Digital Skills and Jobs Coalition brings together Member States, companies, social partners, non-for profit organisations and education providers to tackle the digital skills gap in Europe

Six months ago we launched the Digital Skills and Jobs Coalition to bring together Member States, companies, social partners, non-for profit organisations and education providers to commit to undertaking concrete actions to tackle the digital skills gap in Europe. As reported in Europe's Digital Progress Report, the lack of digital skills is a persistent problem in all European countries. As many as 169 million adult Europeans, or 44%, do not have basic digital skills. Neither do 80 million people who work or are looking for a job – despite the fact that digital skills are now needed in almost all jobs – from nurses and doctors to farmers, bankers and car mechanics.

A key pillar of the Coalition involves the setup of National Coalitions connecting actors involved in digital skills development at national and regional level to address specific challenges faced in their country. Therefore, I am happy to announce that we now have 17 such National Coalitions and more are in preparation.

The idea is simple. The National Coalitions create a strong ecosystem of digital actors from the private and public sectors, non-for profit organisations and social partners. Each country builds its Coalition to meet the specific needs faced by their own citizens. This could comprise for example actions to support digital skills development of teachers and pupils in education, to re-skill the workforce, or to provide digital skills to the elderly. The key elements of a National Coalition are the involvement of all relevant actors, to agree on a strategy, identify the areas they will focus on, develop short- and mid-term actions and start implementing.

There is not one recipe for making a National Coalition successful, but a number of success factors are emerging. We have seen that it is important that the National Coalition is backed by the government. This can be achieved for example by signing a memorandum of understanding focusing on shaping or updating a national digital skills strategy. We have also observed that effective National Coalitions continuously scale up their actions by involving new partners, growing their communities and making use of best practices experienced in other initiatives. Lastly, successful National Coalitions make use of all available sources of funding to help them implement their actions.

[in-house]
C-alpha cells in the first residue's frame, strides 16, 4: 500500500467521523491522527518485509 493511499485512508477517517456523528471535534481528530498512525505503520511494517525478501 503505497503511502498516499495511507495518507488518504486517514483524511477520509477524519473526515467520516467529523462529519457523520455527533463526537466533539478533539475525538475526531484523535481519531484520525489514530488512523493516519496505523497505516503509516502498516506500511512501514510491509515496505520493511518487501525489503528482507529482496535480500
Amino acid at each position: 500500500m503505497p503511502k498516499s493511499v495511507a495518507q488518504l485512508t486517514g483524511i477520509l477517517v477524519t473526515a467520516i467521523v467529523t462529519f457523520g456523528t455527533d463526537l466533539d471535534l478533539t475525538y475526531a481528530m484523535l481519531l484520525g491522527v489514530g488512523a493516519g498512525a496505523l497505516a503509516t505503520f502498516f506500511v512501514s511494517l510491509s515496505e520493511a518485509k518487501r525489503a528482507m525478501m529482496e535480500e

What have the National Coalitions achieved so far?

The 17 existing Coalitions champion a plethora of actions that contribute to improving European citizens' digital skills to enable them to live and work in an increasingly digital economy. Many National Coalitions are also advising their governments on how to roll out national digital programmes. Here are a few examples:

The coalition in Belgium is widening its stakeholder base and supporting the scale up of national digital initiatives such as the BeCentral and the Digital Skills Fair. It also recently unveiled the Digital Belgium Skills Fund to train Belgian citizens in digital skills.

The Coalition in Bulgaria, has a schedule full of activities including hmtl workshops for kids every Saturday in June and July. At the end of June a pilot programme to train teachers in digital technologies will be launched.

The Coalition in the Czech Republic is organising roundtables focusing on digital skills in education. The outcomes of these meetings will form the cornerstone in a new school curriculum which includes digital skills.

The National Coalition in Hungary is working with the government's Digital Workforce Programme – a national strategy for digital skills, which will include several short-term trainings and scholarship schemes for ICT students.

The Latvian National Coalition includes partners from several ministries, businesses, universities, NGOs, libraries. In March 2017 an updated Memorandum of Cooperation was signed. Another Memorandum was signed with the Ministry of Defence on education and investment in cybersecurity, as cybersecurity and teachers training are important topics in Latvia. An ICT security campaign will be one of categories of yearly national ICT award this year.

On 15 June, back-to-back with the Digital Assembly, representatives of the National Coalitions will meet in Malta to share best practices and discuss how to best contribute to Member States' national digital skills strategies. They will also meet the Digital Champions and discuss how they can work together. The following day digital transformation, the skills of the future and how digital internships and digital innovation hubs can support the transition, will be the topic of a workshop at the Digital Assembly.

If you and your organisation are interested in boosting Europeans digital skills, don't hesitate to contact your National Coalition or create one if none exists in your country. You can also keep up with what is going on by joining our LinkedIn community, following us on Twitter and Facebook or sending an email to the Digital Skills and Jobs Coalition Secretariat.